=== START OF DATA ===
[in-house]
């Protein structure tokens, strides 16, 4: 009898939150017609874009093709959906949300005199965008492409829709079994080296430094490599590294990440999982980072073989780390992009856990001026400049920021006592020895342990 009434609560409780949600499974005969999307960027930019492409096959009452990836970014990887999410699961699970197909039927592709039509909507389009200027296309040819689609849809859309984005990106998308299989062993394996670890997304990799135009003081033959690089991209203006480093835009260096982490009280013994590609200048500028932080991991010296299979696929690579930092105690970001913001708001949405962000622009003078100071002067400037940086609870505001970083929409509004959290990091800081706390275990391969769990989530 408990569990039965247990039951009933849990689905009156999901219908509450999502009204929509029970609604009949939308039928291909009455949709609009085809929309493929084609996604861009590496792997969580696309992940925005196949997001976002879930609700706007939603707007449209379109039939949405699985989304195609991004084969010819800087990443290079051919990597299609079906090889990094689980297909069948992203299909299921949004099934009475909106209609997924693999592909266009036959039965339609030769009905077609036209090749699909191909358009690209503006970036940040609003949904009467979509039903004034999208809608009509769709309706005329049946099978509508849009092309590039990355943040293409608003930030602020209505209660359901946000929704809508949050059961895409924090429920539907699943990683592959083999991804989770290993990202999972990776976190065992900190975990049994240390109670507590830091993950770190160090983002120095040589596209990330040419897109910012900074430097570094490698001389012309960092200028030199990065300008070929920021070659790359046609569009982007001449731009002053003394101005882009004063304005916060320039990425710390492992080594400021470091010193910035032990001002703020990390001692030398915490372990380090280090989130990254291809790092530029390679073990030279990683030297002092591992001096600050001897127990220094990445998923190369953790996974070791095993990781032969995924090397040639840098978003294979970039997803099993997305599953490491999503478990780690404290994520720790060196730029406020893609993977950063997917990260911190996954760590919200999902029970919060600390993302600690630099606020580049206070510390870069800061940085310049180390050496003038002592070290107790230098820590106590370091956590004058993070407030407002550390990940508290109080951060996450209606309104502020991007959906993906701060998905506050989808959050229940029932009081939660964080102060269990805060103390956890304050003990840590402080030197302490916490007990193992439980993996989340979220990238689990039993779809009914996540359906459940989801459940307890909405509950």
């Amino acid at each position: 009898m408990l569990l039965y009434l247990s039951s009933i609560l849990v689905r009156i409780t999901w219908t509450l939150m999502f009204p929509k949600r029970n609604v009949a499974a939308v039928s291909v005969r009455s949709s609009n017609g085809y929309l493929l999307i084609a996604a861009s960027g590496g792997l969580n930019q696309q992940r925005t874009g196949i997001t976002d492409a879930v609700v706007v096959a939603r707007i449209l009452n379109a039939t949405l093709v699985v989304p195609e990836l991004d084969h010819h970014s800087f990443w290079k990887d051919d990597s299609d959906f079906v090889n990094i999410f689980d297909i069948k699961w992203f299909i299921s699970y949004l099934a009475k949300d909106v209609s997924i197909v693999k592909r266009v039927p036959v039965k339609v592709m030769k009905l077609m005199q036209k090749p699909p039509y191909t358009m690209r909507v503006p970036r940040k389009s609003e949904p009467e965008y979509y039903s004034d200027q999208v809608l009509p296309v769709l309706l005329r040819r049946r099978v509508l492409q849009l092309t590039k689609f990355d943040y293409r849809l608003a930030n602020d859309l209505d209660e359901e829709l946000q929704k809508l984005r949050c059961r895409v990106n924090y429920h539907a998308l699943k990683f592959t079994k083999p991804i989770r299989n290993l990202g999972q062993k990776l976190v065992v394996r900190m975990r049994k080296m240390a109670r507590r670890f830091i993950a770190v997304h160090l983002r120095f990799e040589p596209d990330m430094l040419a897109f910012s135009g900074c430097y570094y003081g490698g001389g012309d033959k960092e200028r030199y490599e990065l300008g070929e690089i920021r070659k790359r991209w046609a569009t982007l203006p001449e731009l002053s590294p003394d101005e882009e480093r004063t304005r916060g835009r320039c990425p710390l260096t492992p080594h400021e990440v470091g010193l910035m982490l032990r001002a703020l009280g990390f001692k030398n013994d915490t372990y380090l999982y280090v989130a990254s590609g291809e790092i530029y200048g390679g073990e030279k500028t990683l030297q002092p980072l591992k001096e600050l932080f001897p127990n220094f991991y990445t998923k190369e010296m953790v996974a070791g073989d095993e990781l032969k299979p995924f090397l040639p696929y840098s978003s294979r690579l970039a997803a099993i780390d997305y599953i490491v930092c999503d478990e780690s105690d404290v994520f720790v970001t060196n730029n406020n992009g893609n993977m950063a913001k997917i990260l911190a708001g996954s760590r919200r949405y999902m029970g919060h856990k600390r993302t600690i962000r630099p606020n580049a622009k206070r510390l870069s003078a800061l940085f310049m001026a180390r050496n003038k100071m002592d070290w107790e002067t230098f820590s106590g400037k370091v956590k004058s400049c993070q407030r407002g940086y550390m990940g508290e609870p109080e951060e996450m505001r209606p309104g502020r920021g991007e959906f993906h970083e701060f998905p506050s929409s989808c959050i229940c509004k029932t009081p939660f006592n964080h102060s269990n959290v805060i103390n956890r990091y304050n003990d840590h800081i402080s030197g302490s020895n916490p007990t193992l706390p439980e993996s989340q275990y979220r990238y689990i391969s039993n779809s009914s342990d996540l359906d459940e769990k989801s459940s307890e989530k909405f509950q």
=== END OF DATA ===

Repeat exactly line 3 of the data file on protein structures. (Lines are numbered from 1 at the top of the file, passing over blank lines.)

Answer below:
């Amino acid at each position: 009898m408990l569990l039965y009434l247990s039951s009933i609560l849990v689905r009156i409780t999901w219908t509450l939150m999502f009204p929509k949600r029970n609604v009949a499974a939308v039928s291909v005969r009455s949709s609009n017609g085809y929309l493929l999307i084609a996604a861009s960027g590496g792997l969580n930019q696309q992940r925005t874009g196949i997001t976002d492409a879930v609700v706007v096959a939603r707007i449209l009452n379109a039939t949405l093709v699985v989304p195609e990836l991004d084969h010819h970014s800087f990443w290079k990887d051919d990597s299609d959906f079906v090889n990094i999410f689980d297909i069948k699961w992203f299909i299921s699970y949004l099934a009475k949300d909106v209609s997924i197909v693999k592909r266009v039927p036959v039965k339609v592709m030769k009905l077609m005199q036209k090749p699909p039509y191909t358009m690209r909507v503006p970036r940040k389009s609003e949904p009467e965008y979509y039903s004034d200027q999208v809608l009509p296309v769709l309706l005329r040819r049946r099978v509508l492409q849009l092309t590039k689609f990355d943040y293409r849809l608003a930030n602020d859309l209505d209660e359901e829709l946000q929704k809508l984005r949050c059961r895409v990106n924090y429920h539907a998308l699943k990683f592959t079994k083999p991804i989770r299989n290993l990202g999972q062993k990776l976190v065992v394996r900190m975990r049994k080296m240390a109670r507590r670890f830091i993950a770190v997304h160090l983002r120095f990799e040589p596209d990330m430094l040419a897109f910012s135009g900074c430097y570094y003081g490698g001389g012309d033959k960092e200028r030199y490599e990065l300008g070929e690089i920021r070659k790359r991209w046609a569009t982007l203006p001449e731009l002053s590294p003394d101005e882009e480093r004063t304005r916060g835009r320039c990425p710390l260096t492992p080594h400021e990440v470091g010193l910035m982490l032990r001002a703020l009280g990390f001692k030398n013994d915490t372990y380090l999982y280090v989130a990254s590609g291809e790092i530029y200048g390679g073990e030279k500028t990683l030297q002092p980072l591992k001096e600050l932080f001897p127990n220094f991991y990445t998923k190369e010296m953790v996974a070791g073989d095993e990781l032969k299979p995924f090397l040639p696929y840098s978003s294979r690579l970039a997803a099993i780390d997305y599953i490491v930092c999503d478990e780690s105690d404290v994520f720790v970001t060196n730029n406020n992009g893609n993977m950063a913001k997917i990260l911190a708001g996954s760590r919200r949405y999902m029970g919060h856990k600390r993302t600690i962000r630099p606020n580049a622009k206070r510390l870069s003078a800061l940085f310049m001026a180390r050496n003038k100071m002592d070290w107790e002067t230098f820590s106590g400037k370091v956590k004058s400049c993070q407030r407002g940086y550390m990940g508290e609870p109080e951060e996450m505001r209606p309104g502020r920021g991007e959906f993906h970083e701060f998905p506050s929409s989808c959050i229940c509004k029932t009081p939660f006592n964080h102060s269990n959290v805060i103390n956890r990091y304050n003990d840590h800081i402080s030197g302490s020895n916490p007990t193992l706390p439980e993996s989340q275990y979220r990238y689990i391969s039993n779809s009914s342990d996540l359906d459940e769990k989801s459940s307890e989530k909405f509950q």